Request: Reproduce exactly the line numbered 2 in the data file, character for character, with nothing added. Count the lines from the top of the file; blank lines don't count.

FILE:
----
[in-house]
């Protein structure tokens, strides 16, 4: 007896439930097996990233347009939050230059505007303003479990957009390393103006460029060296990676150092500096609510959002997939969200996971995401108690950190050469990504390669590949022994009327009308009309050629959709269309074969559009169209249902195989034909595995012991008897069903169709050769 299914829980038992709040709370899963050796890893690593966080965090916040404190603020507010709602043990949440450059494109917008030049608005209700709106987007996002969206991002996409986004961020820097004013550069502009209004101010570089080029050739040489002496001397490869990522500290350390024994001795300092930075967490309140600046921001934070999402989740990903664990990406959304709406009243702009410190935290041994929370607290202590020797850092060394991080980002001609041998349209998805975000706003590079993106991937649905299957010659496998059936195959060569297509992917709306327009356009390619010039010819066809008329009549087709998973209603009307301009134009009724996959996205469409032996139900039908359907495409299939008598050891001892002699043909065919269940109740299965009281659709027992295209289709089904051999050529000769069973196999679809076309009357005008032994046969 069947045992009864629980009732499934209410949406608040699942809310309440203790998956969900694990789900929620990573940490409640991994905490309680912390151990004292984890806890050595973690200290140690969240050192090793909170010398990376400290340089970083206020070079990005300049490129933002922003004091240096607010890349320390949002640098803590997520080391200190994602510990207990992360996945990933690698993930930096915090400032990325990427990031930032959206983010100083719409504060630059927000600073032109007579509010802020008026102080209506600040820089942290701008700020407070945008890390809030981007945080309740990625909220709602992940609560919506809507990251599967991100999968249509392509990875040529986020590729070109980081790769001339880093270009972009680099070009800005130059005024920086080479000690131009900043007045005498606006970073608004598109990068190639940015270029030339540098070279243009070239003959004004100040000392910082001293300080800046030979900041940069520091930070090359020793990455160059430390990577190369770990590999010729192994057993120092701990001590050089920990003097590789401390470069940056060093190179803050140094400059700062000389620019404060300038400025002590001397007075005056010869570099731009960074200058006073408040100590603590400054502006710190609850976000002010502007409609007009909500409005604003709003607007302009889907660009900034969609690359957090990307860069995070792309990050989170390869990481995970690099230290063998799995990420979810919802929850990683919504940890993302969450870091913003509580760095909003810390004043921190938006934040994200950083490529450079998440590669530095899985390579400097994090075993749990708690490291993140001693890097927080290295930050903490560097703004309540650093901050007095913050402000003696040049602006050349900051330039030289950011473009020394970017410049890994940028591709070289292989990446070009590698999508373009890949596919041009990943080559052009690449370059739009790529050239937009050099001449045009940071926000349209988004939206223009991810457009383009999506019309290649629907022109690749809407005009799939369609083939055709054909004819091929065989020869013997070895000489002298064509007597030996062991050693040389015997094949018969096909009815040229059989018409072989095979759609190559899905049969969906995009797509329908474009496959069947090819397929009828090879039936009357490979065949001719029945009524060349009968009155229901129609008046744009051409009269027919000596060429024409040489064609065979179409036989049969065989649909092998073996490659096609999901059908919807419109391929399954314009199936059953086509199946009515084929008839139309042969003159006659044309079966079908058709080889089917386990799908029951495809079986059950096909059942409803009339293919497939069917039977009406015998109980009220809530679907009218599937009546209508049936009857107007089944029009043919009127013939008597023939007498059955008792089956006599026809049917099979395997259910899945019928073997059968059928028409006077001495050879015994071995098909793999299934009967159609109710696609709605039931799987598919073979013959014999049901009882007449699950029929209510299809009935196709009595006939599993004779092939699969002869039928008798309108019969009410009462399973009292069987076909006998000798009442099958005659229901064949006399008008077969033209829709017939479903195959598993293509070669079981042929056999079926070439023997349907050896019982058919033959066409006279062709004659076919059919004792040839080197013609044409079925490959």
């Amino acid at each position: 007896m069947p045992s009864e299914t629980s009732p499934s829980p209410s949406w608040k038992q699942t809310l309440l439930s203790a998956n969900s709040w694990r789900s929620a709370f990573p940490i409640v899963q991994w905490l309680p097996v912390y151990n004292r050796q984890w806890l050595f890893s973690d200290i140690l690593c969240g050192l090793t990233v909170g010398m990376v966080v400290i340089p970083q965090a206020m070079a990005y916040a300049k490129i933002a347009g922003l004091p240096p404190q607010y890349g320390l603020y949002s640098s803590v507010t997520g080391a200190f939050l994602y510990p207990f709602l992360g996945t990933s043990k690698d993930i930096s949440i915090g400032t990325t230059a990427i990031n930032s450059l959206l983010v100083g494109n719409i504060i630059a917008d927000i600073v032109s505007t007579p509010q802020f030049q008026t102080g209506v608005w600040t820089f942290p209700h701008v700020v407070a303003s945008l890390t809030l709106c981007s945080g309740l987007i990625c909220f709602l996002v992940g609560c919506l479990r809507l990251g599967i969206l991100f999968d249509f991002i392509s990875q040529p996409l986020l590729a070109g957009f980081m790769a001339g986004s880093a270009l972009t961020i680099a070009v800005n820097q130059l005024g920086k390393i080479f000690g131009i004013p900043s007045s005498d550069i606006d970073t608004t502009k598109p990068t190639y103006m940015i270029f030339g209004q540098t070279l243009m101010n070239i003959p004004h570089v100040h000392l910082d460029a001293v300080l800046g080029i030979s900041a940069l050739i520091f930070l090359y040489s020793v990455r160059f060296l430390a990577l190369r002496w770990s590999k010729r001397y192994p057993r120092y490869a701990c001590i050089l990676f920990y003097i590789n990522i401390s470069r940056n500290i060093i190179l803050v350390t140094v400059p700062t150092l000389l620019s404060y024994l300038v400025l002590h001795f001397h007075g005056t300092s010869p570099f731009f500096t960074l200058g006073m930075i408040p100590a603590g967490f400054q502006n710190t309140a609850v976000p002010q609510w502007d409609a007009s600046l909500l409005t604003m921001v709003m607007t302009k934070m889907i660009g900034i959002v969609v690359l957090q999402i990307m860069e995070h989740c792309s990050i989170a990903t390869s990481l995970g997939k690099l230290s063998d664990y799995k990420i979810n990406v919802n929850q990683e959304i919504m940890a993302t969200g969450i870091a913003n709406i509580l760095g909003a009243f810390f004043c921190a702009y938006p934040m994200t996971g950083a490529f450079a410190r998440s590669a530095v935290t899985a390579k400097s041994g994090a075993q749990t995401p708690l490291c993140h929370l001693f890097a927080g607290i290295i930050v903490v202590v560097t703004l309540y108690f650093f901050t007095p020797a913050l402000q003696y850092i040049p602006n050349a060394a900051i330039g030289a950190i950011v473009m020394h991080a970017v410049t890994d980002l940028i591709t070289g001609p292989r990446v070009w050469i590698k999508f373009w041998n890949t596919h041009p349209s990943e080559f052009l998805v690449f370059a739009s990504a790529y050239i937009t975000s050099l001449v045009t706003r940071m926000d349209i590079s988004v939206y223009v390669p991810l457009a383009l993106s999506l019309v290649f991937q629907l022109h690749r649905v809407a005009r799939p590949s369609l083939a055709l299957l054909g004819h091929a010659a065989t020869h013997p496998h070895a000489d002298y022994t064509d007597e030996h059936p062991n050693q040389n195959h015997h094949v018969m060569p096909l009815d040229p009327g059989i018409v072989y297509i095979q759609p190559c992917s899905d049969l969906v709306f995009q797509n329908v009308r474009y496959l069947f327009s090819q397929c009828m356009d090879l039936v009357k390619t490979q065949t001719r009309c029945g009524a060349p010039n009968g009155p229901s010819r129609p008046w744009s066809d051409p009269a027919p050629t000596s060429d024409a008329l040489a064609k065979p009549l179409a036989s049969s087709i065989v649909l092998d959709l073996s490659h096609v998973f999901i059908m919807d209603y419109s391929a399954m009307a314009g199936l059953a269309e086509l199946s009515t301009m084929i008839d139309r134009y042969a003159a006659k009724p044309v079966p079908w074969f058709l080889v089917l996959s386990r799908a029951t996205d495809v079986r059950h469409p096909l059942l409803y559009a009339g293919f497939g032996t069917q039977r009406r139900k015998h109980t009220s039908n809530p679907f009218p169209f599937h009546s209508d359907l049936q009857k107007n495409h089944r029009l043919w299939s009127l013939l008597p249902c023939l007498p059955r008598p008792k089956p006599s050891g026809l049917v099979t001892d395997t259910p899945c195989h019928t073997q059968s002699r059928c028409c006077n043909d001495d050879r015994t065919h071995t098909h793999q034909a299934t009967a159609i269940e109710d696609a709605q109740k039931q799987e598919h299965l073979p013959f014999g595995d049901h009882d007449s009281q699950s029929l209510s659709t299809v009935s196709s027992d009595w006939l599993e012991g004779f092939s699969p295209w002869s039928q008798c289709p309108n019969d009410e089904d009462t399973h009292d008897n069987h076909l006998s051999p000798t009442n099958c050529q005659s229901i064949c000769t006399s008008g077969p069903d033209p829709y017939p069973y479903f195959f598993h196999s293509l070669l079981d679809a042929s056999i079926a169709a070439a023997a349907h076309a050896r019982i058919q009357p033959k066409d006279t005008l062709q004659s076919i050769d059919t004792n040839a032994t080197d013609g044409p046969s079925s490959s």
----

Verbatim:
């Protein structure tokens, strides 16, 4: 007896439930097996990233347009939050230059505007303003479990957009390393103006460029060296990676150092500096609510959002997939969200996971995401108690950190050469990504390669590949022994009327009308009309050629959709269309074969559009169209249902195989034909595995012991008897069903169709050769 299914829980038992709040709370899963050796890893690593966080965090916040404190603020507010709602043990949440450059494109917008030049608005209700709106987007996002969206991002996409986004961020820097004013550069502009209004101010570089080029050739040489002496001397490869990522500290350390024994001795300092930075967490309140600046921001934070999402989740990903664990990406959304709406009243702009410190935290041994929370607290202590020797850092060394991080980002001609041998349209998805975000706003590079993106991937649905299957010659496998059936195959060569297509992917709306327009356009390619010039010819066809008329009549087709998973209603009307301009134009009724996959996205469409032996139900039908359907495409299939008598050891001892002699043909065919269940109740299965009281659709027992295209289709089904051999050529000769069973196999679809076309009357005008032994046969 069947045992009864629980009732499934209410949406608040699942809310309440203790998956969900694990789900929620990573940490409640991994905490309680912390151990004292984890806890050595973690200290140690969240050192090793909170010398990376400290340089970083206020070079990005300049490129933002922003004091240096607010890349320390949002640098803590997520080391200190994602510990207990992360996945990933690698993930930096915090400032990325990427990031930032959206983010100083719409504060630059927000600073032109007579509010802020008026102080209506600040820089942290701008700020407070945008890390809030981007945080309740990625909220709602992940609560919506809507990251599967991100999968249509392509990875040529986020590729070109980081790769001339880093270009972009680099070009800005130059005024920086080479000690131009900043007045005498606006970073608004598109990068190639940015270029030339540098070279243009070239003959004004100040000392910082001293300080800046030979900041940069520091930070090359020793990455160059430390990577190369770990590999010729192994057993120092701990001590050089920990003097590789401390470069940056060093190179803050140094400059700062000389620019404060300038400025002590001397007075005056010869570099731009960074200058006073408040100590603590400054502006710190609850976000002010502007409609007009909500409005604003709003607007302009889907660009900034969609690359957090990307860069995070792309990050989170390869990481995970690099230290063998799995990420979810919802929850990683919504940890993302969450870091913003509580760095909003810390004043921190938006934040994200950083490529450079998440590669530095899985390579400097994090075993749990708690490291993140001693890097927080290295930050903490560097703004309540650093901050007095913050402000003696040049602006050349900051330039030289950011473009020394970017410049890994940028591709070289292989990446070009590698999508373009890949596919041009990943080559052009690449370059739009790529050239937009050099001449045009940071926000349209988004939206223009991810457009383009999506019309290649629907022109690749809407005009799939369609083939055709054909004819091929065989020869013997070895000489002298064509007597030996062991050693040389015997094949018969096909009815040229059989018409072989095979759609190559899905049969969906995009797509329908474009496959069947090819397929009828090879039936009357490979065949001719029945009524060349009968009155229901129609008046744009051409009269027919000596060429024409040489064609065979179409036989049969065989649909092998073996490659096609999901059908919807419109391929399954314009199936059953086509199946009515084929008839139309042969003159006659044309079966079908058709080889089917386990799908029951495809079986059950096909059942409803009339293919497939069917039977009406015998109980009220809530679907009218599937009546209508049936009857107007089944029009043919009127013939008597023939007498059955008792089956006599026809049917099979395997259910899945019928073997059968059928028409006077001495050879015994071995098909793999299934009967159609109710696609709605039931799987598919073979013959014999049901009882007449699950029929209510299809009935196709009595006939599993004779092939699969002869039928008798309108019969009410009462399973009292069987076909006998000798009442099958005659229901064949006399008008077969033209829709017939479903195959598993293509070669079981042929056999079926070439023997349907050896019982058919033959066409006279062709004659076919059919004792040839080197013609044409079925490959």